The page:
Build Your Test Kitchen

by Patrick McNerthney

My favorite thing about cooking shows is the gratuitous violence. The car chases, helicopter shootouts, fistfights, graft and corruption, and of course watching things explode. 

Actually, I’m confusing this with Dancing With The Stars. No wait, with the Arnold Schwarzenegger movie I watched last night – Kindergarten Cop – no no, it was Commando, where he plays a, well,a commando who fights/blows up bad guys. 

Okay, I admit it. I watched an episode of America’s Test Kitchen, followed by Commando, and combined the two in my dreams, which mostly involved Arnold Schwarzenegger in an apron, no shirt, baking frittatas with grenades in them and punching out various apprentice cooks/ninja assassins.

I do love America’s Test Kitchen though. It’s a cooking show featuring really nice-seeming, ego-less chefs (something hard to find on cooking shows methinks) who really downplay their chef-dom and come across as simple home cooks. Which ends up being kind of tricky because as one watches the show, one is kind of lulled into thinking one can prep all the vegetables in eight minutes just like the hosts; when in reality we don’t have nearly the same knife skills and it takes ten minutes just to dice one onion, much less cut the cucumbers “on a bias.”

(Get it? America’s Test Kitchen? That stupid muffin took me three hours to make.)

Also, all cooking shows – including this one – simply skip over how long it takes to clean everything up. So that “simple beef tenderloin with smokey potatoes and persillade relish” with a supposed start-finish time of 45 minutes (including cooking) is really a three-hour endeavor for us civilians. 

However, what’s cool is the actual idea behind the experimentation and prototyping of a test kitchen. In fact, the name “test kitchen” implies a group of cool people with a shared passion for knowledge based upon exploring the edges, blazing a trail, failing often, and otherwise doing growth mindset-type stuff. 

It rhymes with musicians referring to their studio time as “going back to the lab,” and actors and directors conducting “walk-throughs” of a script. These famous folks we hold in such high esteem know that to get better, they must show up and be students again, fumble around and mutter “I don’t know” as they try to figure things out. In fact, the posture of “I don’t know,” ironically speaks to their confidence, expertise, and determination. They’re so committed to their mission, and their goals are so important,that they’re willing to put in the sweat equity to improve, without any concern whatsoever about what anyone else thinks! (I bet they’re still scared somewhere inside though.) 

(I want to say, just once in my life, “I’m going back to the lab.” It sounds way cooler than, “I have to work on this again.”)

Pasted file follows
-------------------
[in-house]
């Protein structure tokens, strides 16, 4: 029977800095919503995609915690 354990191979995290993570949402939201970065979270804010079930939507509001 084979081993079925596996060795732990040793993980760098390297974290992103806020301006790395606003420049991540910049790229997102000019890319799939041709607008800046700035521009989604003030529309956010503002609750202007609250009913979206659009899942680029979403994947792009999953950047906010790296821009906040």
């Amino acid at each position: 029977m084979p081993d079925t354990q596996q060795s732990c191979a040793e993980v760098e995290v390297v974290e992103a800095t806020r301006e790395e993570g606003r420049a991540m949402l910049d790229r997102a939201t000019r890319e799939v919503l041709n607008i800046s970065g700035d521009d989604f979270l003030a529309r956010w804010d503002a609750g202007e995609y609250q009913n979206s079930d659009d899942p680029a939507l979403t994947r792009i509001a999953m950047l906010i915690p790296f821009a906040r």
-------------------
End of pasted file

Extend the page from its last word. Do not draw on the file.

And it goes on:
And this is so alluring. Have you ever watched someone you admire – famous or not – test, experiment, and practice with drive and vigor and thought, “Nah, I’m not rooting for them…” Of course not! They inspire you. You’d rather emulate them, because when the polish is off, it turns out you weren’t seeing the whole picture, and they’re just like you; imperfect, and needing to work hard to get where they’re going. And here’s the thing: they’re leaning on courage to do so.

This test kitchen mindset creates a safe space for exploration, experimentation, facing fear and making mistakes. Plus it takes the pressure off: the journey to create in a test kitchen isn’t a grim pressure-cooker, but rather a fun, almost goofy form of play.

So where’s your test kitchen? 

Fine Art Miracles is all about the intersection of courage, fun, and experimentation. Creative expression creates an expansive, safe environment for your residents and loved ones to explore the edges, blaze a trail, and grow. The biggest difference between our Art Therapy, Music Therapy, Dance & Movement Therapy, and (brand new) Drama Therapy programs and an actual test kitchen is that it’s impossible to fail at art. Think about that…Ask any artist – they’ll say showing up and creating equals success. Metrics like awards, popularity, or profitability are relative, but not indicators of success.  

In this environment, the elderly, children with challenges, and people with different abilities connect with their self-worth, their past,their relevance to the world, and acquire a sense of mastery. All of which are important weapons in the fight against social isolation, anxiety, and depression. Have any questions? We’re happy to help! Drop us a note or give us a call anytime. 

Well, I see there’s a new America’s Test Kitchen episode coming up. Unfortunately I’m on a diet, and the one thing I’ll say is watching this show makes me super hungry because their experimentation looks so delicious. I guess I’ll cut some cucumbers on a bias to stave my appetite – see you in three hours.



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